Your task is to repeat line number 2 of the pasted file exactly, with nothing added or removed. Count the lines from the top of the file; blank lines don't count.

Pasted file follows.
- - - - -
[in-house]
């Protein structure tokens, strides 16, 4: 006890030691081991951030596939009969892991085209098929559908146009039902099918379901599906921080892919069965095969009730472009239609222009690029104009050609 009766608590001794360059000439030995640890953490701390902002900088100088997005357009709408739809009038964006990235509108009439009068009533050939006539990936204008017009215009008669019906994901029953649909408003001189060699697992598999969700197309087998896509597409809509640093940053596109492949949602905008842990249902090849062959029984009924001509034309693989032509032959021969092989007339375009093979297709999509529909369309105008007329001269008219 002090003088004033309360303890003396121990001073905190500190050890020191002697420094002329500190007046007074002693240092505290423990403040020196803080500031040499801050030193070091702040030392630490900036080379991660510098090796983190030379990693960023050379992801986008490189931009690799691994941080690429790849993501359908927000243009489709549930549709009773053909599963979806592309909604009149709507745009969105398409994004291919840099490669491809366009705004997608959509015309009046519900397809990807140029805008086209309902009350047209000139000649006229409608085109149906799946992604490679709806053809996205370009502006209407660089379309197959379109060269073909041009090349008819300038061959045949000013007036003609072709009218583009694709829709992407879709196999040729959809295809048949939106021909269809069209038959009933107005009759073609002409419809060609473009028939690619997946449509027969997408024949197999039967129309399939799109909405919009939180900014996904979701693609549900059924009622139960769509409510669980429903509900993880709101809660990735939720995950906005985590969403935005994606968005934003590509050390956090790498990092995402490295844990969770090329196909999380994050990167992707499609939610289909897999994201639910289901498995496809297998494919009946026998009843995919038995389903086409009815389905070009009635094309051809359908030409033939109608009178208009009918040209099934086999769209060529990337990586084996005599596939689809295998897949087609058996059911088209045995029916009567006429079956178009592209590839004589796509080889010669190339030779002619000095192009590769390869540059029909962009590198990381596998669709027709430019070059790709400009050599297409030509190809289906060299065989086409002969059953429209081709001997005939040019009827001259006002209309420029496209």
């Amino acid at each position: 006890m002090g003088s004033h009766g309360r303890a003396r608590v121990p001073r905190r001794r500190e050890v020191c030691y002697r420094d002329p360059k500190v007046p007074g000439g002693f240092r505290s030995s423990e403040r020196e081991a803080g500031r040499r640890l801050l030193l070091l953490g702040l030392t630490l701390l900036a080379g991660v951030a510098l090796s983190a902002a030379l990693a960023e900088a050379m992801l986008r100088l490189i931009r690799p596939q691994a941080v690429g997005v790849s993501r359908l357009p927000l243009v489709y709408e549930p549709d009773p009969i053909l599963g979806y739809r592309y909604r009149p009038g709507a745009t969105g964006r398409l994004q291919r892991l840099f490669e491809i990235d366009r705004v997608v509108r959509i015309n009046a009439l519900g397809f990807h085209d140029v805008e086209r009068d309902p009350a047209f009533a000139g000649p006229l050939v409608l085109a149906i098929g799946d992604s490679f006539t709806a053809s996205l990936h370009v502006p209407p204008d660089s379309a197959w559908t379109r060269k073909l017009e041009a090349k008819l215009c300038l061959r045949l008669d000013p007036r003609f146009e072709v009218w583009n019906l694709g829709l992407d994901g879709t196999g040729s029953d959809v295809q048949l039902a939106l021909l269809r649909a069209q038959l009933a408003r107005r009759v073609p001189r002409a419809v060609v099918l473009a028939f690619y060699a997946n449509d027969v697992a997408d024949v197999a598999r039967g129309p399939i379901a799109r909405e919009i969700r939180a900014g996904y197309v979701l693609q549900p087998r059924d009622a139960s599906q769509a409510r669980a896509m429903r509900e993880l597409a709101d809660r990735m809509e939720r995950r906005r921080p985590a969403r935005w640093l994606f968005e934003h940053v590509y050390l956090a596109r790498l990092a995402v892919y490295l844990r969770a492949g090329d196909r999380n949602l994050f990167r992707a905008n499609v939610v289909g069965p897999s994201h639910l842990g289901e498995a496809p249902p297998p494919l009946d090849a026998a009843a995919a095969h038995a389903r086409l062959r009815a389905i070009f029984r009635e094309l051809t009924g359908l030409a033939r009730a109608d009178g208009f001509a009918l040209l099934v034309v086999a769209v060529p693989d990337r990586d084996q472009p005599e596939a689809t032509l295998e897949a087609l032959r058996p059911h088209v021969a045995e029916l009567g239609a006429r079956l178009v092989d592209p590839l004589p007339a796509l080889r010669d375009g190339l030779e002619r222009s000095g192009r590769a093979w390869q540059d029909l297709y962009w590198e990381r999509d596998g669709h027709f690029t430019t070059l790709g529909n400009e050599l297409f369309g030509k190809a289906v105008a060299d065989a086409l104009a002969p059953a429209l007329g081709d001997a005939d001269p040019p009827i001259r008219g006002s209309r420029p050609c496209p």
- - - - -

């Protein structure tokens, strides 16, 4: 006890030691081991951030596939009969892991085209098929559908146009039902099918379901599906921080892919069965095969009730472009239609222009690029104009050609 009766608590001794360059000439030995640890953490701390902002900088100088997005357009709408739809009038964006990235509108009439009068009533050939006539990936204008017009215009008669019906994901029953649909408003001189060699697992598999969700197309087998896509597409809509640093940053596109492949949602905008842990249902090849062959029984009924001509034309693989032509032959021969092989007339375009093979297709999509529909369309105008007329001269008219 002090003088004033309360303890003396121990001073905190500190050890020191002697420094002329500190007046007074002693240092505290423990403040020196803080500031040499801050030193070091702040030392630490900036080379991660510098090796983190030379990693960023050379992801986008490189931009690799691994941080690429790849993501359908927000243009489709549930549709009773053909599963979806592309909604009149709507745009969105398409994004291919840099490669491809366009705004997608959509015309009046519900397809990807140029805008086209309902009350047209000139000649006229409608085109149906799946992604490679709806053809996205370009502006209407660089379309197959379109060269073909041009090349008819300038061959045949000013007036003609072709009218583009694709829709992407879709196999040729959809295809048949939106021909269809069209038959009933107005009759073609002409419809060609473009028939690619997946449509027969997408024949197999039967129309399939799109909405919009939180900014996904979701693609549900059924009622139960769509409510669980429903509900993880709101809660990735939720995950906005985590969403935005994606968005934003590509050390956090790498990092995402490295844990969770090329196909999380994050990167992707499609939610289909897999994201639910289901498995496809297998494919009946026998009843995919038995389903086409009815389905070009009635094309051809359908030409033939109608009178208009009918040209099934086999769209060529990337990586084996005599596939689809295998897949087609058996059911088209045995029916009567006429079956178009592209590839004589796509080889010669190339030779002619000095192009590769390869540059029909962009590198990381596998669709027709430019070059790709400009050599297409030509190809289906060299065989086409002969059953429209081709001997005939040019009827001259006002209309420029496209």